Book review: ‘It’s Me, Hannah’ by Carleen Bunde

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  • Author Carleen Bunde

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  • Author Carleen Bunde

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Hannah is an eight-year-old girl as the story opens with the sudden death of her mother in a gruesome auto accident in the town of Munich, North Dakota. Her only nearby relatives are her father, Johan, who is a Swedish immigrant farmer, and her maternal grandma, Lieula. But Munich is a small town, where most people know each other, and Hannah has many friends, especially Annabelle Murger, her same age; their mothers were best friends.

She and her father are both devastated by her mother’s death, but Johan takes charge of his home, his farm, and his daughter’s needs. She gets into many adolescent scrapes, tries to hide them, but ultimately can depend on both her father and her grandma for emotional support and help. She does her part well in the farm chores along with her father, and in her studies in the little one-room school; she even copes with a mentally disturbed school teacher whom the school board finally dismisses. She becomes an able cattle herder with the help of her horse Sally, and her dog Maggie.

Puberty and high school in town, both beginning in the same year, are difficult times, shared with her friend Annabelle. Hanna and an older boy are attracted to each other, causing arguments with her father. She gets a part-time job as a car-hop at Nick’s Drive-In and loves it, gets along well with the other workers. Gets in trouble driving Papa’s pickup without his knowledge, and gets stuck in a ditch in the middle of the night.

She is stressed out when her Papa, after several years as a widower, starts dating Lucy Swan, a newcomer to town. Some weeks later, after work, he tells Hanna, “Get in the car and go pick up your grandma, I have something to say to you both.” When they return, Papa’s best friend, Jacob, is sitting with him at the kitchen table.

Grandma arrives, worried about what trouble her son-in-law may be in. Says, “Johan, do you want us to sit in the parlor?”

“No, Lieula, vat I got to say, I can say right here in the kitchen.” He took his pipe out of his mouth, leaned back in his chair … “Now jou know as vell as I do dat I’ve been courtin’ Lucy Swan for some time. She’s a mighty fine voman.”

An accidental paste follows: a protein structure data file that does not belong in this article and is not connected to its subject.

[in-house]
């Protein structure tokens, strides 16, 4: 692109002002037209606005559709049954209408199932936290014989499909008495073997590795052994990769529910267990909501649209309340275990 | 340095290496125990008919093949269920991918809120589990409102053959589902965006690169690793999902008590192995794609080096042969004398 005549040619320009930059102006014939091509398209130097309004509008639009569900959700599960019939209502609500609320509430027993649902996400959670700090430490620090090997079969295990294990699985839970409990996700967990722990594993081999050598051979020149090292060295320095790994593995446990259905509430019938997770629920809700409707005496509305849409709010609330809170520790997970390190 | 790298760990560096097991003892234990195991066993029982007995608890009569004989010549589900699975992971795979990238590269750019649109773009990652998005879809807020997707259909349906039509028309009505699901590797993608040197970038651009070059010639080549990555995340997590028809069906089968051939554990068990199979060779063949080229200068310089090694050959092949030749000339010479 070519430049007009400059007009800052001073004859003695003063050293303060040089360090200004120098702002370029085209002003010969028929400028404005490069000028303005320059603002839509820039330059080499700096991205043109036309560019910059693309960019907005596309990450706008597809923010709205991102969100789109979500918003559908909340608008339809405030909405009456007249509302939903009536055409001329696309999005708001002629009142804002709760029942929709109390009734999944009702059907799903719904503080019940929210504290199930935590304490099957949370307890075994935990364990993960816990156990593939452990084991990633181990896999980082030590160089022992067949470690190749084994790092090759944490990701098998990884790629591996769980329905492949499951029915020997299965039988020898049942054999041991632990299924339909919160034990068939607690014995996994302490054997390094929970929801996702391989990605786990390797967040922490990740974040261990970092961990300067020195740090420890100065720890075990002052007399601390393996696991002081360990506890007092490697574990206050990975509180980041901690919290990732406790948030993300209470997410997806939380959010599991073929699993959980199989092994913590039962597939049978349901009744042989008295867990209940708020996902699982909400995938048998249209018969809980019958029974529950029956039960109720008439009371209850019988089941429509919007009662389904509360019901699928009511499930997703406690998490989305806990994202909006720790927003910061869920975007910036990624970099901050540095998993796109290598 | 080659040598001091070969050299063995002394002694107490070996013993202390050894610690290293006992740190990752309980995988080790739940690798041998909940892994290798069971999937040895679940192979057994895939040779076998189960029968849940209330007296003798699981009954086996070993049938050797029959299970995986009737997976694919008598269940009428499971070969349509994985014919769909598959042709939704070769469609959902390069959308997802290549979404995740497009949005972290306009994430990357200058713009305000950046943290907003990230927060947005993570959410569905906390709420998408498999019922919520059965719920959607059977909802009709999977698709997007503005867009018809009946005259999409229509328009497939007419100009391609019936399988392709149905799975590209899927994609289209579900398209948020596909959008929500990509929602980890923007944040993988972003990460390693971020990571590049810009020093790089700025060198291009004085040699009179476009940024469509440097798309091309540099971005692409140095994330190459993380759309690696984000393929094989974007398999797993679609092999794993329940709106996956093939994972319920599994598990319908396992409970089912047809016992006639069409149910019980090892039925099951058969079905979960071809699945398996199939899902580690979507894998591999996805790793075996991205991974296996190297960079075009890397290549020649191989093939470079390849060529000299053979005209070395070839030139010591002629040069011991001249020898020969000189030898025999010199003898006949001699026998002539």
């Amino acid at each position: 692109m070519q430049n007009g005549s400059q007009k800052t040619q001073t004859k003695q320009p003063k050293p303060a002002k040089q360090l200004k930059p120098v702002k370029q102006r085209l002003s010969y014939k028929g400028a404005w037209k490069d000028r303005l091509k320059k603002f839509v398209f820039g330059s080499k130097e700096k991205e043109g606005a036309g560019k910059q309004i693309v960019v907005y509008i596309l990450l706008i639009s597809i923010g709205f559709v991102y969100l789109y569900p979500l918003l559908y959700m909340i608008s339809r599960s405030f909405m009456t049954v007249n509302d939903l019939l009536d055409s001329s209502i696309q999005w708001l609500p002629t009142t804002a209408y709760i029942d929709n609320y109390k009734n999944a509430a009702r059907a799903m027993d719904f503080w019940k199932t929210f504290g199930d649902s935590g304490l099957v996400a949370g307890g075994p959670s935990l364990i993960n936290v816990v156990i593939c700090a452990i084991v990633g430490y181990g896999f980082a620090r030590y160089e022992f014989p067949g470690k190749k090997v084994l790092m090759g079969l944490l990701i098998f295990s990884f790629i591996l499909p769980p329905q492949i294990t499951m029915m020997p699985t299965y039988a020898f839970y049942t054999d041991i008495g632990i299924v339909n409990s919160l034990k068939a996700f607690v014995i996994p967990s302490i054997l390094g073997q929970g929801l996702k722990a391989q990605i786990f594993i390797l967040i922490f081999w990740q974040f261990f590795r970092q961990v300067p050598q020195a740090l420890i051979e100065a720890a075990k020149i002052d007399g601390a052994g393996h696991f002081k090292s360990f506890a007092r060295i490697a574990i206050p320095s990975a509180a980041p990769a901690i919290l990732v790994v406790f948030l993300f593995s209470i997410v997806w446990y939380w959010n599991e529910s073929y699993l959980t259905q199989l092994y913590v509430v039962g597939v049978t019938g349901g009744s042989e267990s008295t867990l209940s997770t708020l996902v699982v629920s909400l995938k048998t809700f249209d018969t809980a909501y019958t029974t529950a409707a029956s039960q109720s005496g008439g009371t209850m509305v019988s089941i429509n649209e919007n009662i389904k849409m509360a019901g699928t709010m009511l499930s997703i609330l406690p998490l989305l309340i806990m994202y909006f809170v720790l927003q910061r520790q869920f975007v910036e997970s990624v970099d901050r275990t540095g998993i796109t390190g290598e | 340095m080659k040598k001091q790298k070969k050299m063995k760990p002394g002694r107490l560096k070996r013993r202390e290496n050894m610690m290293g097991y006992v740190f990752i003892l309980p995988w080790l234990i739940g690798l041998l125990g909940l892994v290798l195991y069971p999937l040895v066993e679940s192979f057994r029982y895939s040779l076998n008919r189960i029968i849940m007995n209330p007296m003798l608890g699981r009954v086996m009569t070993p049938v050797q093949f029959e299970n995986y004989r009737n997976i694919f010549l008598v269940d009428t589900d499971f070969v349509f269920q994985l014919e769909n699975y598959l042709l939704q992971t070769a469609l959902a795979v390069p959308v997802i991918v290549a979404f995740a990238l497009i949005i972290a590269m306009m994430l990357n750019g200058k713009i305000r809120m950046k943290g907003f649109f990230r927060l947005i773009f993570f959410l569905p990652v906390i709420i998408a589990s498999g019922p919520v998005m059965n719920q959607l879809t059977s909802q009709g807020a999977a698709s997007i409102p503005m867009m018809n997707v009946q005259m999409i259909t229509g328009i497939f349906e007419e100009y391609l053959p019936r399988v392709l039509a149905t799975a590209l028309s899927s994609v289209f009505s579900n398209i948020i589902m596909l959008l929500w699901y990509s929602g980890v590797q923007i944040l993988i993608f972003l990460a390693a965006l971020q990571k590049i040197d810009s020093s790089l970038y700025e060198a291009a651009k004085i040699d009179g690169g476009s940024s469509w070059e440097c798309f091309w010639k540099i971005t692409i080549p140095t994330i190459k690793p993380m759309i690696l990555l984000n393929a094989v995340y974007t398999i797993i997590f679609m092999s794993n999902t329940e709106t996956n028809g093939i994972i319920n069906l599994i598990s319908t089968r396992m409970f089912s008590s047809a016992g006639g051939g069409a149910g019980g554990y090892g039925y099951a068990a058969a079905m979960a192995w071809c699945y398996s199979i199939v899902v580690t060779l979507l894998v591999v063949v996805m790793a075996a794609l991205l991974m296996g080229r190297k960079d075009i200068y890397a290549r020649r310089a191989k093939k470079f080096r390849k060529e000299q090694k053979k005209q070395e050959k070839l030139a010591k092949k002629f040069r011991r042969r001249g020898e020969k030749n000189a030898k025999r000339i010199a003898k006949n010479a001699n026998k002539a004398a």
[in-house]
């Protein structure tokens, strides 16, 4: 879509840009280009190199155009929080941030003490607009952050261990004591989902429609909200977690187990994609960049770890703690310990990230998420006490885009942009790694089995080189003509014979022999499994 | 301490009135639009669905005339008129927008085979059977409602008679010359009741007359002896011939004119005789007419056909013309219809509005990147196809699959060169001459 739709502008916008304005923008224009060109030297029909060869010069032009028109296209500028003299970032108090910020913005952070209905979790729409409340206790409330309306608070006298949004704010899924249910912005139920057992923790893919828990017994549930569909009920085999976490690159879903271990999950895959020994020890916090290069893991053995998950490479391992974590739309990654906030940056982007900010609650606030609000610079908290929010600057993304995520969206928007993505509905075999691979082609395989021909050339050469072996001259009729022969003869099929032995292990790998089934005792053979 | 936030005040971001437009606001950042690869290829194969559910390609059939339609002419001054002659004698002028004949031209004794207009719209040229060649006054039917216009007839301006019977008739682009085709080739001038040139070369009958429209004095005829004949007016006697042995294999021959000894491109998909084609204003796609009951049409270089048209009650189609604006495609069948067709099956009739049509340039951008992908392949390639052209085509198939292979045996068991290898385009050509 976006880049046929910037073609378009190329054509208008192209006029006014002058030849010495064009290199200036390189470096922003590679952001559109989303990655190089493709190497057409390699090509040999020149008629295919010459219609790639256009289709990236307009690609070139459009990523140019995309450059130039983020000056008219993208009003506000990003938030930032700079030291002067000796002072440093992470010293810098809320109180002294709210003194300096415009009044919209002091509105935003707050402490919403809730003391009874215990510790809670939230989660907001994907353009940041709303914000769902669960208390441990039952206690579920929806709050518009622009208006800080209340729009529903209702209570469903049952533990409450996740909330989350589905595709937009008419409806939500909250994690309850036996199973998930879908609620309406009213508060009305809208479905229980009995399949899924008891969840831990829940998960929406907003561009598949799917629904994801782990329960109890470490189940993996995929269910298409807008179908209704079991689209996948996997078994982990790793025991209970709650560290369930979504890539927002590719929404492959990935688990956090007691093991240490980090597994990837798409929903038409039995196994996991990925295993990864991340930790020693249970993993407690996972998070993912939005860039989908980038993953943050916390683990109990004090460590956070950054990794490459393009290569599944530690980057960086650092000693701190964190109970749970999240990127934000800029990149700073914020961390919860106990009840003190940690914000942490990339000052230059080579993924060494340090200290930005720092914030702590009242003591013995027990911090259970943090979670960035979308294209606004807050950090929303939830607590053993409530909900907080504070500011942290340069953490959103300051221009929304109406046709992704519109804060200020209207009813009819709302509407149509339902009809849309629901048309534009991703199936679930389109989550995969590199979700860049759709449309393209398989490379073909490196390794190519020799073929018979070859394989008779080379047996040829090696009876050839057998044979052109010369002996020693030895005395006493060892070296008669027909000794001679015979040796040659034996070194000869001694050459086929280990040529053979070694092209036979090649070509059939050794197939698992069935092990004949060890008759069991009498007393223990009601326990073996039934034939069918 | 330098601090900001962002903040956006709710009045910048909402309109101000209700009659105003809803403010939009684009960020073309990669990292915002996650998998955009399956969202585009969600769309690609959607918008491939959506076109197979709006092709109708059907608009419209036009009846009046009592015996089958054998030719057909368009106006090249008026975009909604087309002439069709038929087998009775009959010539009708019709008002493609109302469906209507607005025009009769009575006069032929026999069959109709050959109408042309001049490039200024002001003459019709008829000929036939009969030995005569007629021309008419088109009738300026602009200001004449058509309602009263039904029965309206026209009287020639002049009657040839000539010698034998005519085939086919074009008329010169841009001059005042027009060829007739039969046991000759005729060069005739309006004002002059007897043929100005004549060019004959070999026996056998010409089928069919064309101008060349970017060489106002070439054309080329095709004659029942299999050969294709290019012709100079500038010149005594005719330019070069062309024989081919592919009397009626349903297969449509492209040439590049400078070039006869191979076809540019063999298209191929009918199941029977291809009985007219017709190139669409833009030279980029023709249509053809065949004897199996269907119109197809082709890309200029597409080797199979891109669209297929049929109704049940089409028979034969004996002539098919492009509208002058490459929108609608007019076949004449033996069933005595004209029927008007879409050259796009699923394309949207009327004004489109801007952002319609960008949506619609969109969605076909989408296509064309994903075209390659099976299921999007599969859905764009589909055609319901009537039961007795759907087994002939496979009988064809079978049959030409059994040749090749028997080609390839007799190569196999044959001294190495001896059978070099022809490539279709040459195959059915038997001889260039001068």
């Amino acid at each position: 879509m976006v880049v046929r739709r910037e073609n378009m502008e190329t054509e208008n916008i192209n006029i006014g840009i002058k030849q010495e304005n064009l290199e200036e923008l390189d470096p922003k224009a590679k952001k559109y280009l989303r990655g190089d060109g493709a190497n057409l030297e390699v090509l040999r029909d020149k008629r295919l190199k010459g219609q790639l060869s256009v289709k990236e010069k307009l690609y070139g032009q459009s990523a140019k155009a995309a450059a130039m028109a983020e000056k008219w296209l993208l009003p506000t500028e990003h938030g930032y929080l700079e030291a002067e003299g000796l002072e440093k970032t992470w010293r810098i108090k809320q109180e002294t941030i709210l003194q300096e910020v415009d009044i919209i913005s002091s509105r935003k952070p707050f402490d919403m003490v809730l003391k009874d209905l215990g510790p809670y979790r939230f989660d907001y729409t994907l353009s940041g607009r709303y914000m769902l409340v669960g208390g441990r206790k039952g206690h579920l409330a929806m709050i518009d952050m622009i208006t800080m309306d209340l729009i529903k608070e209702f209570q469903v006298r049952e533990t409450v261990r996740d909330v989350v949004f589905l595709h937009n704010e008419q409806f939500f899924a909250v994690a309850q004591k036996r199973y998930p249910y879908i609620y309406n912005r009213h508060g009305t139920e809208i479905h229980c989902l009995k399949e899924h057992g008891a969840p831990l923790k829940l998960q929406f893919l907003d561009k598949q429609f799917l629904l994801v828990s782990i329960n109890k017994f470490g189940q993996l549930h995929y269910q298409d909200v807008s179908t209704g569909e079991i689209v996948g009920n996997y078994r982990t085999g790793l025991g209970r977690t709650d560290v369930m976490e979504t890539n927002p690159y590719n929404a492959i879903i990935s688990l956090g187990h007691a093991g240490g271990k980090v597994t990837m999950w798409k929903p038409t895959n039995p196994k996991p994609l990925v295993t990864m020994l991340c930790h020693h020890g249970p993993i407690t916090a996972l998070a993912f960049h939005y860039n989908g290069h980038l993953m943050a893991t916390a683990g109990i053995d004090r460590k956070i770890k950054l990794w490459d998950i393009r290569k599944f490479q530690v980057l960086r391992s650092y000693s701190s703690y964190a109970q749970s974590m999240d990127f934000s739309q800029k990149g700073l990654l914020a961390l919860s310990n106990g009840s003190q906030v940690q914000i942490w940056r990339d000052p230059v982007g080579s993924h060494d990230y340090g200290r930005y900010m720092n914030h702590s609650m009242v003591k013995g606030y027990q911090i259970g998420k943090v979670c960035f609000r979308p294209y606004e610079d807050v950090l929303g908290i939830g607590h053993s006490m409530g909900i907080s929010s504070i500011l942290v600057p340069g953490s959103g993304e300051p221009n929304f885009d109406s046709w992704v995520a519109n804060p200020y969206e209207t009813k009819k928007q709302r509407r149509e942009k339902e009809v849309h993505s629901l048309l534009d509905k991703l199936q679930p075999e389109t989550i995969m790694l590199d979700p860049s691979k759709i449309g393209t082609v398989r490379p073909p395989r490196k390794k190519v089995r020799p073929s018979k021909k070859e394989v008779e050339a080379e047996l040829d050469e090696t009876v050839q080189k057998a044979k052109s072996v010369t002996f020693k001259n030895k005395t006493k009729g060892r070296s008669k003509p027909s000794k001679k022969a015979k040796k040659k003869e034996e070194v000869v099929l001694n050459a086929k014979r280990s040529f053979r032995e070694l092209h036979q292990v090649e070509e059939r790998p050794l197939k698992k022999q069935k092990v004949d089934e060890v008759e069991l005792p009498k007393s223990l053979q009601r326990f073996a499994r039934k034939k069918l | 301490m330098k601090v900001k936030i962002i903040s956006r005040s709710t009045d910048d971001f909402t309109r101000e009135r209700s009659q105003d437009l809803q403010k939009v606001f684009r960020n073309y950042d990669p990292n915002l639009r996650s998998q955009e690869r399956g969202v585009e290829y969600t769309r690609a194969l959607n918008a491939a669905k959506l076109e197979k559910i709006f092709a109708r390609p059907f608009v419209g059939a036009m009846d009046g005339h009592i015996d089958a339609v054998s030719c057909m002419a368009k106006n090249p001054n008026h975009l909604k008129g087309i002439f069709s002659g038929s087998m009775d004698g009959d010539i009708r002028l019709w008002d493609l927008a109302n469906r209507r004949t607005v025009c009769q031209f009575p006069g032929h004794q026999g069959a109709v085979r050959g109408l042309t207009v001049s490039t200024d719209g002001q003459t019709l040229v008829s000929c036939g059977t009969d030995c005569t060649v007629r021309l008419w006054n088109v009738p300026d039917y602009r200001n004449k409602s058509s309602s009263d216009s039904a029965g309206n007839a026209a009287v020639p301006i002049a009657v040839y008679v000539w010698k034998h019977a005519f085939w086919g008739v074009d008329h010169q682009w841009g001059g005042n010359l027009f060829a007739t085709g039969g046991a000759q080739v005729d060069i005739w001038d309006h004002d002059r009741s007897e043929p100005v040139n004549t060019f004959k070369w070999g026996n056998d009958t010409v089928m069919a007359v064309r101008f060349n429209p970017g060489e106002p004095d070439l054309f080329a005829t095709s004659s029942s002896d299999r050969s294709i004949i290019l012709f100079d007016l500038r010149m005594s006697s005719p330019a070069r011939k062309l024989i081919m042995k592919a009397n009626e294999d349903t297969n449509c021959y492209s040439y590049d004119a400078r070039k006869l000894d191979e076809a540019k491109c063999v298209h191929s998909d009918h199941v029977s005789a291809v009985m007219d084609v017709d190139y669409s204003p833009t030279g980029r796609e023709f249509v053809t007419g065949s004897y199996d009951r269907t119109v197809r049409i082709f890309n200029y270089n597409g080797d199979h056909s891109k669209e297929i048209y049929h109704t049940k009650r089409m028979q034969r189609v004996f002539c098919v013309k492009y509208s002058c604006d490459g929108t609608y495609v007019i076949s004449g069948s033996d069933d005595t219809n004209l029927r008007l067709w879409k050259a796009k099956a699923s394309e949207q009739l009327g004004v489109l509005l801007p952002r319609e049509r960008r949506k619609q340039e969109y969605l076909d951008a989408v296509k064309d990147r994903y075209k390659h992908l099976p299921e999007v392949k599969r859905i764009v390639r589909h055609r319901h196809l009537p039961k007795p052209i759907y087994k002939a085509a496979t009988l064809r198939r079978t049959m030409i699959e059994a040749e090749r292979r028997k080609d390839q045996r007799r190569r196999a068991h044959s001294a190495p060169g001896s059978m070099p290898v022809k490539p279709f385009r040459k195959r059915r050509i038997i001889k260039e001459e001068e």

He turned to me. “Hannah Marie, you’re almost grown-up now.”

I nodded.

All of a sudden, I’m grown-up?

“Vell, folks, vat I’ve got to tell you is: Lucy and I are getting married.”

The news almost took my breath away.

I can’t imagine Papa married to anyone but Mama, and I really can’t imagine Papa and Lucy kissing or anything like that.

“Papa, did you say that you and Lucy are getting married?”

“I’ve asked her and she said yes.”

Grandma’s mouth dropped open and her face went white. “Well, I never.”

Jacob scratched his head hard and fast. “The hell you say, Yohan.”

In a faint voice, Grandma uttered, “What’s this world coming to? She’s half your age. Johan, you could be her father.”

“Age is yust a number.”

“Don’t you care what people will say?”

Papa rubbed his chin and looked over his bifocals at Grandma. “Jah, I care, but I care more about Lucy. I yust told you, I’m marrying her and dat’s dat.”

Jacob slapped the table with his big hand. “Goot for you, Yohan.”

Grandma pushed back her chair, stood up and strode right out the door.

“Come on, Hannah,” she wailed.

In a hurry to leave the table, I nearly turned over my chair. Papa heaved himself from his seat and walked with me to the back door with his arm across my shoulders.

This story is easy reading (although an author’s written version of a foreign language dialect can be a stumbling block for the reader.) It will be of interest to those parents and teen-agers hoping to someday understand each other. Author Bunde relates family conflicts in brief, vivid scenes. The constant theme is that children are much more likely to prosper if there is an adult in their life who loves them unconditionally.

The last 10 pages of the book summarize the rest of Hanna’s life, and end in a surprising sign-off.

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